Utility companies have been laying pipelines and cables across the ocean floor for more than a century. Prior the introduction of GPS, marking their position was a difficult and tedious task, fraught with error. It is extremely important to know the exact location of existing lines before undertaking dredging operations or when new pipes and cables are laid down. Regulations require they be buried from several feet to several meters under the ocean bottom to prevent snagging by boat anchors and fishing trawls. This depth of burial typically makes them impossible to find with conventional metal detectors. Two pieces of equipment have proved most effective in finding them; a pinpointing magnetometer and a cable tracker. The pinpointing magnetometer is a very sensitive device that locates iron and steel pipes buried up to 16 feet in the bottom, and the cable tracker is powerful enough to detect a power or communications cable at more than 30 feet away.
One company using both instruments in their subsea operations is WJ Castle PE & Associates. Company founder William Castle has been providing marine and structural engineering services for almost 30 years, and has served on a number of industry boards including the Association of Diving Contractors (ADC). Recently Castle was subcontracted by Brayman Construction to perform an inspection and document the underwater conditions at a utility's proposed site for a diffuser pipe extension. Using JW Fishers CT-1 cable tracker and PT-1 pipe tracker, Castle's team of divers searched for a high voltage power cable and pipeline running through the area. Complicating the job was the excessive amount of debris littering the site including steel plates, beams, and wire rope. Also close by were a seawall constructed of steel reinforced concrete and steel plates. Very high concentrations of ferrous metal in the area prevented the use a standard magnetometer as it would be impossible to locate individual pieces. The primary advantage of the PT-1 is it's ability to pinpoint targets, even in areas surrounded by steel structures. Despite the challenges, diver Greg McGrath reports they were successful in finding both the pipe and cable. The team marked the positions of both, and also determined their approximately depth of burial under the gravel bottom.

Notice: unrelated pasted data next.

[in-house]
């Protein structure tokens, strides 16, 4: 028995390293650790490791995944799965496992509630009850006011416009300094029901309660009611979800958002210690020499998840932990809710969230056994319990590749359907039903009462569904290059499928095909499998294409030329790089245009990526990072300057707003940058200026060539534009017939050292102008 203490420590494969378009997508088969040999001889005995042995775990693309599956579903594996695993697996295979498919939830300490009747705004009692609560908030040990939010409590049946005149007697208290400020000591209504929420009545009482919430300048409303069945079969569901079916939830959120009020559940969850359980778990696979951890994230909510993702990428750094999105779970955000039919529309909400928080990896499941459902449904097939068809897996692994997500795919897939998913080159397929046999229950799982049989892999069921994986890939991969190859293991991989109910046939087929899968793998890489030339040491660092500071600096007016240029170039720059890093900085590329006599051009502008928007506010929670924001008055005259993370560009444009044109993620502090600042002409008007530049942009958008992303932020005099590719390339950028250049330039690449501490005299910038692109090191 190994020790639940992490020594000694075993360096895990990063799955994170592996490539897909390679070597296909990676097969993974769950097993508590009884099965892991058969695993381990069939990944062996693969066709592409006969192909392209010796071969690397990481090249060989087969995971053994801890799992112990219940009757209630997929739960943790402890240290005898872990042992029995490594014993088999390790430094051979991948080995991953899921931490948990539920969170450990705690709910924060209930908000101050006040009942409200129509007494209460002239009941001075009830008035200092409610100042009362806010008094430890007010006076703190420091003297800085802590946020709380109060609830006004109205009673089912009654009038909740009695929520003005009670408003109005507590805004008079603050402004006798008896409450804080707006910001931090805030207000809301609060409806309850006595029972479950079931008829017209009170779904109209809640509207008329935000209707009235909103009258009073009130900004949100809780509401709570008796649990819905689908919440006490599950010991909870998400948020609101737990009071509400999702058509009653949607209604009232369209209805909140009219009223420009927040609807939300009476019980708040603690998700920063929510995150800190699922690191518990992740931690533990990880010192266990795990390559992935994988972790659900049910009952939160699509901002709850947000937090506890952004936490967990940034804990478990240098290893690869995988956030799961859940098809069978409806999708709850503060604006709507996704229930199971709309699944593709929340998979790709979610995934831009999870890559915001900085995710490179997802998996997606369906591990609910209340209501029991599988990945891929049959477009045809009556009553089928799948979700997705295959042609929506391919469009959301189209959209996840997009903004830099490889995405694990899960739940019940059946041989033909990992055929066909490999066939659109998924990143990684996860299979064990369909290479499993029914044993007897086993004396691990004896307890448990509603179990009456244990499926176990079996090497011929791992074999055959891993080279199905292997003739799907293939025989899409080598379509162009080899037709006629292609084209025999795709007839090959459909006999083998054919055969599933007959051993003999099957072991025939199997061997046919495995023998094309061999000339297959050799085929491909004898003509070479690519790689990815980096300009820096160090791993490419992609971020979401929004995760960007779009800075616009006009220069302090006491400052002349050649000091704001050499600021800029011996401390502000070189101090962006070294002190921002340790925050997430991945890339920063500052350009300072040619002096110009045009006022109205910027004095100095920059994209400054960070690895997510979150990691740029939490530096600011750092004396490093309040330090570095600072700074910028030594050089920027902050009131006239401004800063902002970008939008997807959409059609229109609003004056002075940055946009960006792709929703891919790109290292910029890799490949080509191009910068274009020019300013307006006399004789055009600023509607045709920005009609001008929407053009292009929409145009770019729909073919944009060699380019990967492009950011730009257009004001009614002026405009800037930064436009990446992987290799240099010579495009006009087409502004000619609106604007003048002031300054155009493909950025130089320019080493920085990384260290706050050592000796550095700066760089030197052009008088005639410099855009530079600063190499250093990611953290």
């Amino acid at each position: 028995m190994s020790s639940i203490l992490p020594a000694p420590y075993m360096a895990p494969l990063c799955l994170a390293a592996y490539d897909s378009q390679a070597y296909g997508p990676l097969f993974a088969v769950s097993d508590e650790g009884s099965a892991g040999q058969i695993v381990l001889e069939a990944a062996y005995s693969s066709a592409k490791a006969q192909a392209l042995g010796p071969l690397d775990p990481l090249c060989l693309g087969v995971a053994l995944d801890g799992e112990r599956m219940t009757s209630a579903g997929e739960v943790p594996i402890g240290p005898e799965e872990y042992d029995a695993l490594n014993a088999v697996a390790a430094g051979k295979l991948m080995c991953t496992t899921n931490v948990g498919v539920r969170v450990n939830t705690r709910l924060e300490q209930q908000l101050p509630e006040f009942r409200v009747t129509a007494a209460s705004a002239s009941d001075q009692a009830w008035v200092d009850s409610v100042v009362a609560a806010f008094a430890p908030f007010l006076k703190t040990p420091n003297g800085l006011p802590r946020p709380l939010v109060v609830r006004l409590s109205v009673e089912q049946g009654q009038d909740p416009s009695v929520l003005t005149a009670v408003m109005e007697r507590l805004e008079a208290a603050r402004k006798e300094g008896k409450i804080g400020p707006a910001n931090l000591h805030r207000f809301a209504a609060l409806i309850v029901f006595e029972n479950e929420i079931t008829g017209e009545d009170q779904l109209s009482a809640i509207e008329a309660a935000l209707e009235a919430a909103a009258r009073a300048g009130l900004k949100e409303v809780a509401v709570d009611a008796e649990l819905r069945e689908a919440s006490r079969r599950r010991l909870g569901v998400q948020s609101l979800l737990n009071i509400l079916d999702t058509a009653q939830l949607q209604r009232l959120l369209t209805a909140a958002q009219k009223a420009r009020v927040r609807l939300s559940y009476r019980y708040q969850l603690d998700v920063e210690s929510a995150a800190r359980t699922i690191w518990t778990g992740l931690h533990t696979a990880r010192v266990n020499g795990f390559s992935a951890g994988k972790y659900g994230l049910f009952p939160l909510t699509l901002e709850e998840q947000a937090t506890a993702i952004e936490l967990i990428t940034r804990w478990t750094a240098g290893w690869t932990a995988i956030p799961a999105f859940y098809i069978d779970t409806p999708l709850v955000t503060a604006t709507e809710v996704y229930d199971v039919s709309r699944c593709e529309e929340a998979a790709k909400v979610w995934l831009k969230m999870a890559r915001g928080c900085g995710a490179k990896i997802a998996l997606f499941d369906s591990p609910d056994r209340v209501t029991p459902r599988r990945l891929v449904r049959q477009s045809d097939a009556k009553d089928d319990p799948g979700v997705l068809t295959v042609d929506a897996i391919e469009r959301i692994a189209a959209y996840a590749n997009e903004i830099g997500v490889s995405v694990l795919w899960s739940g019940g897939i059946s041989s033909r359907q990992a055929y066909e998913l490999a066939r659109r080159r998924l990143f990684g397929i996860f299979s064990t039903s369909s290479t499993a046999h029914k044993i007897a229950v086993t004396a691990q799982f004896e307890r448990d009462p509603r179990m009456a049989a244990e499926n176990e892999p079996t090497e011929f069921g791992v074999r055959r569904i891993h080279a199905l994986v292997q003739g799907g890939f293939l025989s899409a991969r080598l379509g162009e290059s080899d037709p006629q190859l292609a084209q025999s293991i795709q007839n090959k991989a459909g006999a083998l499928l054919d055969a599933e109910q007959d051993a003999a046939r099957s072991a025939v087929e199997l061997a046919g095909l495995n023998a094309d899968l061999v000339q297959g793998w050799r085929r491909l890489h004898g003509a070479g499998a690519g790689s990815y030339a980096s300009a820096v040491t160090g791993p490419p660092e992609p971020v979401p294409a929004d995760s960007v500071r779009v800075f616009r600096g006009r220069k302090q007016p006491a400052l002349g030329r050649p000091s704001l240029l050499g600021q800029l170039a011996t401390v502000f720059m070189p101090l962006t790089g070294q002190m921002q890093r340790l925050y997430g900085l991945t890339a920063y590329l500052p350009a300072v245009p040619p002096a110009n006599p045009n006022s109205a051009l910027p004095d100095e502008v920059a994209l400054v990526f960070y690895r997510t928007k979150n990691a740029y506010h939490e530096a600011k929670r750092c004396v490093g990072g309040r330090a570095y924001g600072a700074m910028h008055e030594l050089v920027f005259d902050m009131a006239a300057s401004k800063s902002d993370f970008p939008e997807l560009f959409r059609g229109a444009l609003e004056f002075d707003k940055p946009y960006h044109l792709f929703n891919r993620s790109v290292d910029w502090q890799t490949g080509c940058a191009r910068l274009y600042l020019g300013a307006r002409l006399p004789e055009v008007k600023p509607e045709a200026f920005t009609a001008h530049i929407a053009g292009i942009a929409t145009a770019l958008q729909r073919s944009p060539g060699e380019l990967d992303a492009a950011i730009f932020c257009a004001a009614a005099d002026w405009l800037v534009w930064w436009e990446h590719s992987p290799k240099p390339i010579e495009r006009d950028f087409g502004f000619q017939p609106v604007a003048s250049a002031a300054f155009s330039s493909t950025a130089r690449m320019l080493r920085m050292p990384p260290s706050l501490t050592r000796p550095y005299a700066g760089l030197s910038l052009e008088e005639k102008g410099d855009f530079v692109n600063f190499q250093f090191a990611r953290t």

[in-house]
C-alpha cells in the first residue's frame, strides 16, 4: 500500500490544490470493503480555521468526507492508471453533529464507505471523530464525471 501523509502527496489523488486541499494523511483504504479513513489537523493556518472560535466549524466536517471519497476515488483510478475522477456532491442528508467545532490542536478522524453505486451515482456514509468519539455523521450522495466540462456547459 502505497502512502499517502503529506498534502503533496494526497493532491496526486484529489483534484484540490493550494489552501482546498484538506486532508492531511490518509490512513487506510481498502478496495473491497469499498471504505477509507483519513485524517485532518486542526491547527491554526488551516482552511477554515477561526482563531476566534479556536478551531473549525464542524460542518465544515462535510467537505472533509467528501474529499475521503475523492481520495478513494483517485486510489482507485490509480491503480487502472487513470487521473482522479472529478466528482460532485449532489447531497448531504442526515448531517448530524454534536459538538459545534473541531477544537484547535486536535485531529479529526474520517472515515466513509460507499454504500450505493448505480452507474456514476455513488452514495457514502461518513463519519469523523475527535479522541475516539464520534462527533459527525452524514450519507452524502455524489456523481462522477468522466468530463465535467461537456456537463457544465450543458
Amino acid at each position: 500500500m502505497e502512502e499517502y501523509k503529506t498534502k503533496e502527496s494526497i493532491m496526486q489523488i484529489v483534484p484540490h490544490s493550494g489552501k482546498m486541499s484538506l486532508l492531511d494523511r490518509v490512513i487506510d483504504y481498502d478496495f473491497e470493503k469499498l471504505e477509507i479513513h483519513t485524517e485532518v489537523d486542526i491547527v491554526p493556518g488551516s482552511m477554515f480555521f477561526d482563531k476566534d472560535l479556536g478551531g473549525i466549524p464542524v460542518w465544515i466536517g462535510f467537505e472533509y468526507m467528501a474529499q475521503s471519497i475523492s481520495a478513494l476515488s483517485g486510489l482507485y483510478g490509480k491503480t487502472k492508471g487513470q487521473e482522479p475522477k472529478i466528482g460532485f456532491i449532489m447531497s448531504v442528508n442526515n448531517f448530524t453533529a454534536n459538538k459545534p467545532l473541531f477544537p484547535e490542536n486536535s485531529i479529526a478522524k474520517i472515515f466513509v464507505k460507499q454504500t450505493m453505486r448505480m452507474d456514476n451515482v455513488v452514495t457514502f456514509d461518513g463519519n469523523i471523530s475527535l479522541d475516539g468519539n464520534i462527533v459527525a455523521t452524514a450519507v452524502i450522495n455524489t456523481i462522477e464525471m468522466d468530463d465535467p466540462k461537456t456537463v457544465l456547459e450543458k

Based in Hong Kong is the BEKK Group of Companies. They offer a broad range of services in an array of fields including civil engineering, underground construction, marine engineering, and offshore oil and gas. They have worked on projects from the Middle East to the Asia-Pacific Region. Recently the company was awarded a contract to provide marine support, personnel, equipment and materials for the first phase of the offshore wind farm being built for Hong Kong Electric Company. Two of the first pieces BEKK procured to assist in this project are the Fishers PT-1 pipe tracker and Pulse 8X metal detector. Both will be instrumental during the site survey and clearing operations.
Another firm employing the CT-1 cable tracker is Denholm Offshore based in the UK. The company offers complete shallow water power and communications cabling service, including installation and maintenance. They also provide route clearance and cable recovery. Denholm is currently working on a multiple landing telecommunications installation between West Africa and Europe. Company spokesman Gary Waterman reports, "the tracker has worked very well. It's been a great help on this project."
Nava19 Engineering in Thailand is also having good results with the cable tracker. Owner Prajuab Riabroy reports, "We used the tracker to find a submarine power cable. It located the cable very easily, saving us time and money. On another project we induced a signal into a fiber optic cable with the Signal Injector Box. Our divers used the hand-held probe to track the cable for several kilometers. It is a good piece of equipment."